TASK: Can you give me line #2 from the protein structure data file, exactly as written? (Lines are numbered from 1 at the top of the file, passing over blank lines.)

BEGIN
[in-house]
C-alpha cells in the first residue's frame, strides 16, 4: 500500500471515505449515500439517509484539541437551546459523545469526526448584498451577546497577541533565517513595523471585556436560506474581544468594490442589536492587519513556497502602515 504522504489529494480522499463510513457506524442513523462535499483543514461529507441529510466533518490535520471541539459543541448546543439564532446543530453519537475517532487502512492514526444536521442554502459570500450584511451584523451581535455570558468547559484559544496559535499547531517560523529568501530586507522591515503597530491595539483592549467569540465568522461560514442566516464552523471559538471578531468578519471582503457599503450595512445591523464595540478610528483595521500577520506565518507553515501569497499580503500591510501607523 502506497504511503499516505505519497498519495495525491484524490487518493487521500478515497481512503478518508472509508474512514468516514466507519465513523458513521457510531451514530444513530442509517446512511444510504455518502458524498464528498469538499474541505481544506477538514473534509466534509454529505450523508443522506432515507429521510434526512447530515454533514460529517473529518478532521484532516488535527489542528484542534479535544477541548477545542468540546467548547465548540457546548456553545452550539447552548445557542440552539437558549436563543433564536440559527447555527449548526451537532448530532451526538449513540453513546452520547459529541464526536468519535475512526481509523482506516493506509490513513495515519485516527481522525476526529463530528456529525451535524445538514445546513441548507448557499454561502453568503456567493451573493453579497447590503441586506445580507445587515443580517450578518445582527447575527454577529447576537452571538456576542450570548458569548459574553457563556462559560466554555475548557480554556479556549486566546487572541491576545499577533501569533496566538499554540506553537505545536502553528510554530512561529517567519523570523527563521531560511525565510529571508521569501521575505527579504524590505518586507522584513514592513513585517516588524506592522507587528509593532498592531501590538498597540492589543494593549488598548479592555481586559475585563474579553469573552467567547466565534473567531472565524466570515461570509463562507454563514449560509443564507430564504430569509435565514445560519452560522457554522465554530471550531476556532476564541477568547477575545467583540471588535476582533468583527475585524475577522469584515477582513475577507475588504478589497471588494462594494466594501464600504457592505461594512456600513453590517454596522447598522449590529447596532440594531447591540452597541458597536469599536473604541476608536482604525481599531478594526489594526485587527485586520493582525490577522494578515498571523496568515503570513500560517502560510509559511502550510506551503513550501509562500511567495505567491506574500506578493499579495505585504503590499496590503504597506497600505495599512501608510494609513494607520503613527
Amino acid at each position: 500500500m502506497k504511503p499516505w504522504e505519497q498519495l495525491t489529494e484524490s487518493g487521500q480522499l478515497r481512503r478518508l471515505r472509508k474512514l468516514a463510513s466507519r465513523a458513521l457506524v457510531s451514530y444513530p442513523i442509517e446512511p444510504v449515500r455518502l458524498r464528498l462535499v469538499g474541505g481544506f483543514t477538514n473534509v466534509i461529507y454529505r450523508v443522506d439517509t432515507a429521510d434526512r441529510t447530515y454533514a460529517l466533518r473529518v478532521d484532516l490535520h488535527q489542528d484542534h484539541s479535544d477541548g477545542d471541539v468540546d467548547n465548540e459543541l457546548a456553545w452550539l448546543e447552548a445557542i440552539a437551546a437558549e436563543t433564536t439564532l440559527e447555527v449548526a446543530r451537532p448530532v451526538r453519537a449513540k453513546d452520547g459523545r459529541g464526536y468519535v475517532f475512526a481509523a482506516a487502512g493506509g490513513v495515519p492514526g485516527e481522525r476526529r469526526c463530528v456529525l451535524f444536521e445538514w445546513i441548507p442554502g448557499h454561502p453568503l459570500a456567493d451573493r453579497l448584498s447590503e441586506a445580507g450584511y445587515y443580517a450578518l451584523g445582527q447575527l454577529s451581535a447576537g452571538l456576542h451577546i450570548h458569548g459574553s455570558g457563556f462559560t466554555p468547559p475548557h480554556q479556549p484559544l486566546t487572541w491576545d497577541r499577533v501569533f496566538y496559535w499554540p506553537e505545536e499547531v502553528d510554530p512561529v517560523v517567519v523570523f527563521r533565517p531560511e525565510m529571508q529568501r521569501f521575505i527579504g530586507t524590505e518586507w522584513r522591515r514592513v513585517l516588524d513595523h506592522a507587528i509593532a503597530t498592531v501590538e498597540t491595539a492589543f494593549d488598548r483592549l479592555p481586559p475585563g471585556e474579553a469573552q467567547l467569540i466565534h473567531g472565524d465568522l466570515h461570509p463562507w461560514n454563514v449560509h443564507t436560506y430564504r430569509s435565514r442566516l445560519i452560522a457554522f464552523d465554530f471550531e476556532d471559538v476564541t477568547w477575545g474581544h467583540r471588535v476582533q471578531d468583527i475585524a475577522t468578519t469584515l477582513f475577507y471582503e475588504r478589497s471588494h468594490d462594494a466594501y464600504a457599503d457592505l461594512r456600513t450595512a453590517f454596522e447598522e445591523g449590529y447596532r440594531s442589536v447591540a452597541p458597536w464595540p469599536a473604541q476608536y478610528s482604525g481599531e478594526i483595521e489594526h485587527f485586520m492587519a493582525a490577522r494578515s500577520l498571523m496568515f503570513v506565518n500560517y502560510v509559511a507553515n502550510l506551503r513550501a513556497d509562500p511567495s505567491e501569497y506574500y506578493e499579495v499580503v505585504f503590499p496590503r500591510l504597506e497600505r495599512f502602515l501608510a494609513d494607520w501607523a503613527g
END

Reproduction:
C-alpha cells in the first residue's frame, strides 16, 4: 500500500471515505449515500439517509484539541437551546459523545469526526448584498451577546497577541533565517513595523471585556436560506474581544468594490442589536492587519513556497502602515 504522504489529494480522499463510513457506524442513523462535499483543514461529507441529510466533518490535520471541539459543541448546543439564532446543530453519537475517532487502512492514526444536521442554502459570500450584511451584523451581535455570558468547559484559544496559535499547531517560523529568501530586507522591515503597530491595539483592549467569540465568522461560514442566516464552523471559538471578531468578519471582503457599503450595512445591523464595540478610528483595521500577520506565518507553515501569497499580503500591510501607523 502506497504511503499516505505519497498519495495525491484524490487518493487521500478515497481512503478518508472509508474512514468516514466507519465513523458513521457510531451514530444513530442509517446512511444510504455518502458524498464528498469538499474541505481544506477538514473534509466534509454529505450523508443522506432515507429521510434526512447530515454533514460529517473529518478532521484532516488535527489542528484542534479535544477541548477545542468540546467548547465548540457546548456553545452550539447552548445557542440552539437558549436563543433564536440559527447555527449548526451537532448530532451526538449513540453513546452520547459529541464526536468519535475512526481509523482506516493506509490513513495515519485516527481522525476526529463530528456529525451535524445538514445546513441548507448557499454561502453568503456567493451573493453579497447590503441586506445580507445587515443580517450578518445582527447575527454577529447576537452571538456576542450570548458569548459574553457563556462559560466554555475548557480554556479556549486566546487572541491576545499577533501569533496566538499554540506553537505545536502553528510554530512561529517567519523570523527563521531560511525565510529571508521569501521575505527579504524590505518586507522584513514592513513585517516588524506592522507587528509593532498592531501590538498597540492589543494593549488598548479592555481586559475585563474579553469573552467567547466565534473567531472565524466570515461570509463562507454563514449560509443564507430564504430569509435565514445560519452560522457554522465554530471550531476556532476564541477568547477575545467583540471588535476582533468583527475585524475577522469584515477582513475577507475588504478589497471588494462594494466594501464600504457592505461594512456600513453590517454596522447598522449590529447596532440594531447591540452597541458597536469599536473604541476608536482604525481599531478594526489594526485587527485586520493582525490577522494578515498571523496568515503570513500560517502560510509559511502550510506551503513550501509562500511567495505567491506574500506578493499579495505585504503590499496590503504597506497600505495599512501608510494609513494607520503613527